“They are incredibly broken and ashamed. And when they are broken and ashamed, it interferes with their relationships with their children,” said Muirne Heaney, an attorney for Legal Aid.

It’s the same old story. Judges will impute income to a non-custodial parent at the drop of a hat, just to make sure the amount of child support ordered is as high as possible. But when that same parent loses a job or becomes disabled and can’t work, all of a sudden the wheels of child support “justice” grind to a halt. The longer it takes to get an order modified to reflect reality, the more the parent has to pay, the higher the arrears and the more the state will eventually be paid by the feds when he does.

The entire concept behind all the many inequities and outrages of the child support system is that fathers are deadbeats who don’t care about their kids and will do anything in their power to avoid supporting them. Never mind that that’s just flat wrong in the great majority of cases. Never mind the social science showing fathers’ passionate devotion to their children. And never mind the science, now some 20 years old, that fathers whose access to their kids isn’t obstructed by their ex-wives are far more likely to pay what they owe. No, the truth about who fathers are and what makes them tick takes a backseat to pure venality on the part of office-holders and often custodial parents.

But now Ashford seems to be taking it for granted that some form of equal parenting legislation will come about when the next Unicameral opens its doors.

The chair of the commission, Brad Ashford, agrees changes need to be made to allow more equal time for both parents.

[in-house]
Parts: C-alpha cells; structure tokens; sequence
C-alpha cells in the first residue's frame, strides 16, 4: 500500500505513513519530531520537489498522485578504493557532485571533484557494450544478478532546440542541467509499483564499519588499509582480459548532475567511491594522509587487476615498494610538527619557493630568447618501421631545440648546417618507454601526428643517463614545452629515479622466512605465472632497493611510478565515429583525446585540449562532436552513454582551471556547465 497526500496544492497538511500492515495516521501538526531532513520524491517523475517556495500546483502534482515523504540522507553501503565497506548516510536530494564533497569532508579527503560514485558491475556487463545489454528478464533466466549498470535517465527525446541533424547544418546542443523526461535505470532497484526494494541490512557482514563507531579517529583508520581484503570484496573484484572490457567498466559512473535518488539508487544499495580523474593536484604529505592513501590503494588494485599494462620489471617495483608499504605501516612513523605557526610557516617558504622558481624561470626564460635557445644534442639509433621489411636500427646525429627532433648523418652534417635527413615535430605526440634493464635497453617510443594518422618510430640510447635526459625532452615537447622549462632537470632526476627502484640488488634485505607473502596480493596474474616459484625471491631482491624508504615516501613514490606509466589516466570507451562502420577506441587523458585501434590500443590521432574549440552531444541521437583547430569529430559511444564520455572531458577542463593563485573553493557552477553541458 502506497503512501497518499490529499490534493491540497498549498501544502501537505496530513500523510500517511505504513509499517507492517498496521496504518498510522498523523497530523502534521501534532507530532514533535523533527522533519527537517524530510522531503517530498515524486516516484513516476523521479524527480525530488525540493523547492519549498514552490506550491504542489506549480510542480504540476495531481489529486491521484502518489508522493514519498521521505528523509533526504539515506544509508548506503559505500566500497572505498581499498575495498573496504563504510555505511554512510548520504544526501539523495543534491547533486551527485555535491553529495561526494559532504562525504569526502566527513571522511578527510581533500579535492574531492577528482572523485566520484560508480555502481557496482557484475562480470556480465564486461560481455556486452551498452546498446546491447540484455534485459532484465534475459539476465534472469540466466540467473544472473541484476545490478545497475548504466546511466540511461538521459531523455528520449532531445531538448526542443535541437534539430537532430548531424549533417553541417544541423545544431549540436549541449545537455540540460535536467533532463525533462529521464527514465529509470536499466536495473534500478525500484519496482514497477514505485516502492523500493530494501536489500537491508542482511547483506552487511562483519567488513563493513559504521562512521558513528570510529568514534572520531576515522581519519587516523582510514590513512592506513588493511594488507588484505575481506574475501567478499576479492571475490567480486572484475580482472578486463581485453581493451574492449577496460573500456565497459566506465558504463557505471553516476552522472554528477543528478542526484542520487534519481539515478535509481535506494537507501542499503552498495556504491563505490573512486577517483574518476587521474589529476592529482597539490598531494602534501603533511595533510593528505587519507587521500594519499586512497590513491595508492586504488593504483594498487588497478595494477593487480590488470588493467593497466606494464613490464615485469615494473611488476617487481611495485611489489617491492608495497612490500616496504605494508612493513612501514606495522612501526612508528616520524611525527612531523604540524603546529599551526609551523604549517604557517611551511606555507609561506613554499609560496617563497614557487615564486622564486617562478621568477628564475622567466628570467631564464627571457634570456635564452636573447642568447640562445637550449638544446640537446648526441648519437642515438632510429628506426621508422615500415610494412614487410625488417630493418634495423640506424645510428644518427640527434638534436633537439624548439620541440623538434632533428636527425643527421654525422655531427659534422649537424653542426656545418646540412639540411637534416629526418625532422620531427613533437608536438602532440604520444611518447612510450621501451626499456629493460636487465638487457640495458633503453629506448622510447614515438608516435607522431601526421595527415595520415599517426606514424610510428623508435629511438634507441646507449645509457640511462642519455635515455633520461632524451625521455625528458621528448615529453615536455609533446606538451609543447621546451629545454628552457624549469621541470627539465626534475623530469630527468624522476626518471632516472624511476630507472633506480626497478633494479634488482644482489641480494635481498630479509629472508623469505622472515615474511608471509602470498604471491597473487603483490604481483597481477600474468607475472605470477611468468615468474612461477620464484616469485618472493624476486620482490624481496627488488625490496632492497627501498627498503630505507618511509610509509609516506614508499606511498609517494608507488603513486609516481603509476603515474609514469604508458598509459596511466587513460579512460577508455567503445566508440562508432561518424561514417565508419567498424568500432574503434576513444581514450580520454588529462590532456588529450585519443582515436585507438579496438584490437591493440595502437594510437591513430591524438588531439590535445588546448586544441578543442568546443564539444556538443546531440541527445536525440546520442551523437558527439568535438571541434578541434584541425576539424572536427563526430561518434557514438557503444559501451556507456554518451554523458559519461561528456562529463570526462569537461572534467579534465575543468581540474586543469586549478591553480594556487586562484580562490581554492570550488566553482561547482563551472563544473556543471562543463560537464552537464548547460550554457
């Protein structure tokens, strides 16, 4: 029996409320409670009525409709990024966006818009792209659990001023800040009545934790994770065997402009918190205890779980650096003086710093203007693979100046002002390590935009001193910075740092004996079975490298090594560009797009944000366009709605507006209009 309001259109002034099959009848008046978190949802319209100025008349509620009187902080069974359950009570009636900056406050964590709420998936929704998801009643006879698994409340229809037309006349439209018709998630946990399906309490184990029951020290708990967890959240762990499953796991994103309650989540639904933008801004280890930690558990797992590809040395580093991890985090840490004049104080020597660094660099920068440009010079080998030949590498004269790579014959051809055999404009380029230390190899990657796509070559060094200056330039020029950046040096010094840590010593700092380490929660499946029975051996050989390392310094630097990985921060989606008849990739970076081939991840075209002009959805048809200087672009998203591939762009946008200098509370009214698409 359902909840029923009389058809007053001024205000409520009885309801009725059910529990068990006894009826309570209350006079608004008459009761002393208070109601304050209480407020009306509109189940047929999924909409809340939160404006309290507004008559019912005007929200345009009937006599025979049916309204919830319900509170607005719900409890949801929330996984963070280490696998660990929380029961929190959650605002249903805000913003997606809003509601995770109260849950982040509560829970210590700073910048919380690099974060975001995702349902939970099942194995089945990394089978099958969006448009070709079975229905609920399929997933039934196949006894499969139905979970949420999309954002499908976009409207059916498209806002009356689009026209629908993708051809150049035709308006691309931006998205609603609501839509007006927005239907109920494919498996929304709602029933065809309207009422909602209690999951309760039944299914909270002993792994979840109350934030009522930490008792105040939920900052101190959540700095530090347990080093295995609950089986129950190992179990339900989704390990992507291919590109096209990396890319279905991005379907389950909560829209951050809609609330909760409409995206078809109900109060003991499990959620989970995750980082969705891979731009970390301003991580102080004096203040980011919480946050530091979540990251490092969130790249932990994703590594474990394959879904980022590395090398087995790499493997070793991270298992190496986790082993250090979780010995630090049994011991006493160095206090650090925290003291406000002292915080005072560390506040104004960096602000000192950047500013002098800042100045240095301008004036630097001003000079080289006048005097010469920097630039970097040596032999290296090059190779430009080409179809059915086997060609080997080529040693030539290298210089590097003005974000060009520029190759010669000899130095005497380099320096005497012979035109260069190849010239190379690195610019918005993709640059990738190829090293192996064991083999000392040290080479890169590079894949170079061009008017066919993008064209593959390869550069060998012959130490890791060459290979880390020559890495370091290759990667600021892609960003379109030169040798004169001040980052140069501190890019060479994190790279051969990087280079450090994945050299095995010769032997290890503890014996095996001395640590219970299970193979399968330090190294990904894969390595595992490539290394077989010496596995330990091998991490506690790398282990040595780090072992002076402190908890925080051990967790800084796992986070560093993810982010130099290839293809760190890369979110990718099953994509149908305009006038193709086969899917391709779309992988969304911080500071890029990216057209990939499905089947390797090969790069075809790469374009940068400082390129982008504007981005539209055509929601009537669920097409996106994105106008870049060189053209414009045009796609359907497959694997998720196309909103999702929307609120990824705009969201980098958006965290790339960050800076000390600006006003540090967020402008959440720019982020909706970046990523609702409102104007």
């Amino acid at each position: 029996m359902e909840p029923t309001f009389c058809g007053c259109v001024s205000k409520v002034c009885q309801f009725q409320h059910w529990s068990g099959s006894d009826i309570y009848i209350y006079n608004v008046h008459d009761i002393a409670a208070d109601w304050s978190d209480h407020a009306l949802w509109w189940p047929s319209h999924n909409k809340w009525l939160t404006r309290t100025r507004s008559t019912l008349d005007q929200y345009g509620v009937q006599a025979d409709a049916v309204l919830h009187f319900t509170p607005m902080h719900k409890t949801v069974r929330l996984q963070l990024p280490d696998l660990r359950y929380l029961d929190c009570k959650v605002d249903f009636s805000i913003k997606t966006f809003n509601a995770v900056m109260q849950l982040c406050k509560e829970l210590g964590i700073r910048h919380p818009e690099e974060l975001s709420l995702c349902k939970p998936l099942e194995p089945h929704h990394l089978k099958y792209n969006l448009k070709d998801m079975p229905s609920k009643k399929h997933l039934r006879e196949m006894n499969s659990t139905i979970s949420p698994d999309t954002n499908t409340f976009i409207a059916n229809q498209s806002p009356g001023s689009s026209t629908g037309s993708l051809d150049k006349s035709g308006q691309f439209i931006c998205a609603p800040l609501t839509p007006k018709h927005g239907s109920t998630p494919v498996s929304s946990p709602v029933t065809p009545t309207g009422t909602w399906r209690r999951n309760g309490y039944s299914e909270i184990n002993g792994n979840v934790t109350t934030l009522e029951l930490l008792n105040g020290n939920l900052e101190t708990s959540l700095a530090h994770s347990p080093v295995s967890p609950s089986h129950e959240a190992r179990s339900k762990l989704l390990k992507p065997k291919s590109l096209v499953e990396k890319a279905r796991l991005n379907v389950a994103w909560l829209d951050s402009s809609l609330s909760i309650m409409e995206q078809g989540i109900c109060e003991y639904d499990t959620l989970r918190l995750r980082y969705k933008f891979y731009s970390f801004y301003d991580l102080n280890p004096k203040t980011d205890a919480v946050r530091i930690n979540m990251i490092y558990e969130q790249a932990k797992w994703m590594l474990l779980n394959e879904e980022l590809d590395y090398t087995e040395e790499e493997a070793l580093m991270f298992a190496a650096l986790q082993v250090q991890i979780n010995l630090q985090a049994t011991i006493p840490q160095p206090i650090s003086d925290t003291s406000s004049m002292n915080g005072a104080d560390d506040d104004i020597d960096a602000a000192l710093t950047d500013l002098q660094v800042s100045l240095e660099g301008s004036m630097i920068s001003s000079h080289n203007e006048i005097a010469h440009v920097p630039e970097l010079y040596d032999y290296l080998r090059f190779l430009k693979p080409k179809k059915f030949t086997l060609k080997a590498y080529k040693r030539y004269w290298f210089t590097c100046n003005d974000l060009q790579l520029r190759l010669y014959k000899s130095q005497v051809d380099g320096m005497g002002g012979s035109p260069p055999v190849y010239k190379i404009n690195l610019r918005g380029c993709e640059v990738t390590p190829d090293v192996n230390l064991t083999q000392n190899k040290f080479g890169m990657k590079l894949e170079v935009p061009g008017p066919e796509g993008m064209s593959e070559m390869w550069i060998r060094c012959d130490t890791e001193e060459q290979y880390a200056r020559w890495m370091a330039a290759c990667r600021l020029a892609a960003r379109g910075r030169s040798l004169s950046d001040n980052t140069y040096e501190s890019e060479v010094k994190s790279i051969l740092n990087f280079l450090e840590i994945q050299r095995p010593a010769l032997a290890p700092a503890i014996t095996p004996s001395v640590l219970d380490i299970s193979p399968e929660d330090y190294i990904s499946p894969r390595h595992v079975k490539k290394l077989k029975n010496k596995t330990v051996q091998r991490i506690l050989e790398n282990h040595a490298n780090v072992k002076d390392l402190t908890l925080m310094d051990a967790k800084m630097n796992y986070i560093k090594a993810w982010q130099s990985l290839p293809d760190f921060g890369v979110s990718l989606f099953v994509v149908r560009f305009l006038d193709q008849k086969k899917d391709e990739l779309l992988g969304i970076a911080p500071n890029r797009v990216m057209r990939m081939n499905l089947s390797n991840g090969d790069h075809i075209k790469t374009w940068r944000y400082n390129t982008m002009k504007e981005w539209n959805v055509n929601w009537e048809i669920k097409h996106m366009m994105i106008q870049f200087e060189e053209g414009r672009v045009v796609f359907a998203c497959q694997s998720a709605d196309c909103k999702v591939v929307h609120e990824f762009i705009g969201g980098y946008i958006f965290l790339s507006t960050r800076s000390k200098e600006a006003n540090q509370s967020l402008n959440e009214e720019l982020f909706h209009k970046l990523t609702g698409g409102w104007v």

“Let's make sure the child support piece is right as well, so that when we think about equal parenting -- the child support guidelines reflect the reality of daily life,” said Ashford.

Both changes would be welcome and we’ll see how things play out, all the while keeping in mind the fact that it was Ashford who killed the equal parenting bill earlier this year.

Meanwhile, Ashford’s commission was taking testimony last week from a number of pro-shared parenting folks and those interested in bringing child support laws into the real world. One of those was a veteran who’d lost his right leg below the knee, Ben Marksmeier.

“The only thing I was thinking about was my son, my unborn child, and then I come back only to have him ripped out of my life,” said Marksmeier.

Marksmeier and other noncustodial fathers told their emotional stories to a special commission looking into revising the state’s child support guidelines.

“I currently only see my child for four hours a month. Four hours,” said Marksmeier.

It’s a heartbreaking story and one we’d expect to play well with the commission, but there are still plenty of folks in Nebraska for whom any improvement in children’s rights to their fathers is too much. By now they literally have nothing with which to oppose increased parenting time for fathers, but that doesn’t mean they won’t do their utmost to keep kids and dads apart.

Stay tuned.

#NebraskaUnicameral, #equalparenting, #SenatorBradAshford